MPs vote for an extension but this parliament is no closer to resolving Brexit than before

Conservative MPs don’t want any of the Brexits that could command a majority in this parliament – but don’t want an election either.

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MPs have voted by an overwhelming margin to endorse Theresa May’s proposal to seek an extension to the Article 50 process.

The Speaker of the House, John Bercow, opted not to select an amendment that would have sought a longer extension than the one envisaged by Theresa May, or one that would have shortened the timeframe below even the 30 June date proposed by May.

That avoided testing the will of the Commons as far as the genuine length of the extension, which will be set by the other 27 nations of the European Union and is as yet unknown which could potentially have set up an awkward stand-off, or convinced the other member states that British politics are now so dysfunctional that a no-deal Brexit is inevitable.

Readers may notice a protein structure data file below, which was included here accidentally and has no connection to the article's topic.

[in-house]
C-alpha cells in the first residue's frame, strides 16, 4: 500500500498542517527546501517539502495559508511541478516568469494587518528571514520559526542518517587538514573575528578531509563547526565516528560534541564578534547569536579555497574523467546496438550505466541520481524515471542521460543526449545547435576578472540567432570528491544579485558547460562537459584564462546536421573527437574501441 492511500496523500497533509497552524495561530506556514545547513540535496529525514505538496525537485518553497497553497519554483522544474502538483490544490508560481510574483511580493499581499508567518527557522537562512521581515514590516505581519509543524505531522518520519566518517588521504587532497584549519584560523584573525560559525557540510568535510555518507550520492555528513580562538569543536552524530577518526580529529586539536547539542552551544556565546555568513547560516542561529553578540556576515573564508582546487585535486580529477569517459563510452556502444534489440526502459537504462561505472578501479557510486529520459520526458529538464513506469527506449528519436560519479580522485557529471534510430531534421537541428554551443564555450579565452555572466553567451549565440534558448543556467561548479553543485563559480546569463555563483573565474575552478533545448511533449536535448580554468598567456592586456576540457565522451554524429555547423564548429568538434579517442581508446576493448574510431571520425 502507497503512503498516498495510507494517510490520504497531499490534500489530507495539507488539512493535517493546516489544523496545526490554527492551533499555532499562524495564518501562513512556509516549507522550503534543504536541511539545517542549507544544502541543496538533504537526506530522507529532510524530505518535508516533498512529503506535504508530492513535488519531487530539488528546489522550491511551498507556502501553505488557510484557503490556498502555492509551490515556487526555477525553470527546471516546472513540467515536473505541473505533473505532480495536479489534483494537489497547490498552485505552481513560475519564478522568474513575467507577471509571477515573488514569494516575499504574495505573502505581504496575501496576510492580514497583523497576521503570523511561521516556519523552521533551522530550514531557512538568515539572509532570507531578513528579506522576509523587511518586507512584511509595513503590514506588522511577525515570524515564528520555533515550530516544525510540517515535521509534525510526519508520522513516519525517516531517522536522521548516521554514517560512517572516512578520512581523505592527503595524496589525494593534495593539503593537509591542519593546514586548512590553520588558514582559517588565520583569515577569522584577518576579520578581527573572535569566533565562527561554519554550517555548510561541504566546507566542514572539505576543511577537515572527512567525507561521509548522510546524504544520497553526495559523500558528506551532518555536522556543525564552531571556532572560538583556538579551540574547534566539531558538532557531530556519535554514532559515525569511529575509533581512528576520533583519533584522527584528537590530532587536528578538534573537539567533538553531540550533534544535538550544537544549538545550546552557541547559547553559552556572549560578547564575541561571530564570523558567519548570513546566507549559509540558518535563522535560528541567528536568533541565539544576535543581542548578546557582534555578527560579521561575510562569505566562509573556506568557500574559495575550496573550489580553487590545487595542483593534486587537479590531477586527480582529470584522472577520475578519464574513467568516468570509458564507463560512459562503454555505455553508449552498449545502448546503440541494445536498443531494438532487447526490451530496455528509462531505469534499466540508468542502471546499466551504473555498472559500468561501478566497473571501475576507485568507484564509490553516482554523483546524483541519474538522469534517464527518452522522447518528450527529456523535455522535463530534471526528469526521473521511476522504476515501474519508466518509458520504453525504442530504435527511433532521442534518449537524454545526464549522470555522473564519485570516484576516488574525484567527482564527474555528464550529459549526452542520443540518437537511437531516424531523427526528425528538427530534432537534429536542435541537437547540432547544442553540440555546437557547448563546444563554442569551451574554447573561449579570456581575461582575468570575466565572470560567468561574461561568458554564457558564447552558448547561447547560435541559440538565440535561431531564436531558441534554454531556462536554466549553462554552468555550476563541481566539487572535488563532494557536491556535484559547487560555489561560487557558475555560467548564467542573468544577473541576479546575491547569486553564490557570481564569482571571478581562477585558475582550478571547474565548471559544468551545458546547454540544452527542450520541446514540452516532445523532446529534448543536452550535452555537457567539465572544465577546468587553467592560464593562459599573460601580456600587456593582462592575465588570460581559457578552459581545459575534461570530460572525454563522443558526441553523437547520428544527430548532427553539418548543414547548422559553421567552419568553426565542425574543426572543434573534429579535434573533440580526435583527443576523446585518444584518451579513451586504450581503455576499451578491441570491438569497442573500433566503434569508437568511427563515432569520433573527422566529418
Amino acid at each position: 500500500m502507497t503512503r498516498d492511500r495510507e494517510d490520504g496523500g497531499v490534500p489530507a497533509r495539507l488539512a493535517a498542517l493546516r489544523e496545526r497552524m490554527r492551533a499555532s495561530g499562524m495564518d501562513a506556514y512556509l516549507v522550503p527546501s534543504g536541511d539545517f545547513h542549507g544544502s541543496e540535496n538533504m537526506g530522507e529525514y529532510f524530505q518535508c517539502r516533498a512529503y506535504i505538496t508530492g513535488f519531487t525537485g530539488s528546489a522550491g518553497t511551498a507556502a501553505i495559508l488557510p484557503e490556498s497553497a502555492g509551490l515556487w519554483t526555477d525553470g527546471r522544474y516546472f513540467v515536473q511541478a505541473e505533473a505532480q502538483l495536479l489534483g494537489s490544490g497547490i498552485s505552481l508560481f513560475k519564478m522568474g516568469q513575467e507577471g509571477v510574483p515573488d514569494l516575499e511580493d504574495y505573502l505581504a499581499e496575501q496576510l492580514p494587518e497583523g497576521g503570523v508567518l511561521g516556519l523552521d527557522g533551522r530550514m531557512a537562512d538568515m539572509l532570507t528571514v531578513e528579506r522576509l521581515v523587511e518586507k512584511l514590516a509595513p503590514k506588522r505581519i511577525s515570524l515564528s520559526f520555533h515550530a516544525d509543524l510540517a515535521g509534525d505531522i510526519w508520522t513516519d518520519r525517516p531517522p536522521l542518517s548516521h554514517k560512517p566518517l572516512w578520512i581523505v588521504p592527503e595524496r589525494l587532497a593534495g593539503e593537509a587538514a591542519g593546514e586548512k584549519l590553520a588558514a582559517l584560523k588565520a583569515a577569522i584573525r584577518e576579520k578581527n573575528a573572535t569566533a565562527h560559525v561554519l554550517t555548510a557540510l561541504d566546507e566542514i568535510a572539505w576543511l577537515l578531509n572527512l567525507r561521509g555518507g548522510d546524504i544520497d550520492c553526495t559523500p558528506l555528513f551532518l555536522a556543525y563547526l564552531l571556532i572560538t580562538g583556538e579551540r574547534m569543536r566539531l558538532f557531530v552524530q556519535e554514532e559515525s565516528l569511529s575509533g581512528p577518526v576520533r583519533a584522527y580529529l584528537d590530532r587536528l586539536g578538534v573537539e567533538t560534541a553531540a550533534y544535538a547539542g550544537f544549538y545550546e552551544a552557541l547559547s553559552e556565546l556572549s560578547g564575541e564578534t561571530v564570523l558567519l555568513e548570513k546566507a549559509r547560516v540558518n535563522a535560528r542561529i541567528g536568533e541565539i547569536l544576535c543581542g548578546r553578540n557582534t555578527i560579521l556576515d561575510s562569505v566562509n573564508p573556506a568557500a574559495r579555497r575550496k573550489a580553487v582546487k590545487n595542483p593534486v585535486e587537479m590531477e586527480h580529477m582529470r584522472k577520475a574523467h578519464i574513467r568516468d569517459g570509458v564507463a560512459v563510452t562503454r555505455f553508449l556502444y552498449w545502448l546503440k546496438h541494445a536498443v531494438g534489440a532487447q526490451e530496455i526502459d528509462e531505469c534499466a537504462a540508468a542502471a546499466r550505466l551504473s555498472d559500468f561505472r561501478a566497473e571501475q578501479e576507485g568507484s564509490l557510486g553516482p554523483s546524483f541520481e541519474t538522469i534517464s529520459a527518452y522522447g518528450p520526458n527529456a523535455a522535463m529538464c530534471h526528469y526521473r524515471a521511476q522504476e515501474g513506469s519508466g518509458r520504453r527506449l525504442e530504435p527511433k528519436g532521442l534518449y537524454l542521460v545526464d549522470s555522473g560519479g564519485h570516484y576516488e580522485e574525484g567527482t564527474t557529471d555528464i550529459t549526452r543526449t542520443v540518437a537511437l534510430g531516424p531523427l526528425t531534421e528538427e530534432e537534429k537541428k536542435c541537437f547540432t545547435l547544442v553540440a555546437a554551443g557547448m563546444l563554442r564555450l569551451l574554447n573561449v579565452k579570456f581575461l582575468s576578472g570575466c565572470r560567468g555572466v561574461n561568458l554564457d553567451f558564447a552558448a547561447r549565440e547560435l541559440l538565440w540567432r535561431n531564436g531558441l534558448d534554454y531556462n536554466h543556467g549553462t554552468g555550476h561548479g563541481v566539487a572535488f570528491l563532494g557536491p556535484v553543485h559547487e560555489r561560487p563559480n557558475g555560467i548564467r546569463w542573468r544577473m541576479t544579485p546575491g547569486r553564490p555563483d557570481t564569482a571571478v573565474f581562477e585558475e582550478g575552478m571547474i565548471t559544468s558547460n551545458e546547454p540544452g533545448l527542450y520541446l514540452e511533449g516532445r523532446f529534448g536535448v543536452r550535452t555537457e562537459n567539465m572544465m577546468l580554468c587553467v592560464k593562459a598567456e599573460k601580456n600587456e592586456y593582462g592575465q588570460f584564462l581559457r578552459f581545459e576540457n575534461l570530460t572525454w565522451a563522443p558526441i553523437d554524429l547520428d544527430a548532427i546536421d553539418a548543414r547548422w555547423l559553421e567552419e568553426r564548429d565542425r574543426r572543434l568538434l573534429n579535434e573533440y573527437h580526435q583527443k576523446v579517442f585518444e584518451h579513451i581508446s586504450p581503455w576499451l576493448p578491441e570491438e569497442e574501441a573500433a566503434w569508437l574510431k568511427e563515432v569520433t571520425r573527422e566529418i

But just 131 Conservative MPs backed an extension, which highlights the difficulty of reaching a Brexit accord with this parliament: there is no arrangement capable of securing a reliable majority from both the majority party and a majority of MPs.

Although most Tory MPs are loath to use the extension for another election, there is also a great deal of opposition to using it to soften Brexit or to hold another referendum. But one of those things is going to have to happen because as long as this parliament remains in place there will be a majority against the one other resolution to the Brexit deadlock: a no deal exit.  

Stephen Bush is political editor of the New Statesman. His daily briefing, Morning Call, provides a quick and essential guide to domestic and global politics. He also co-hosts the New Statesman podcast.

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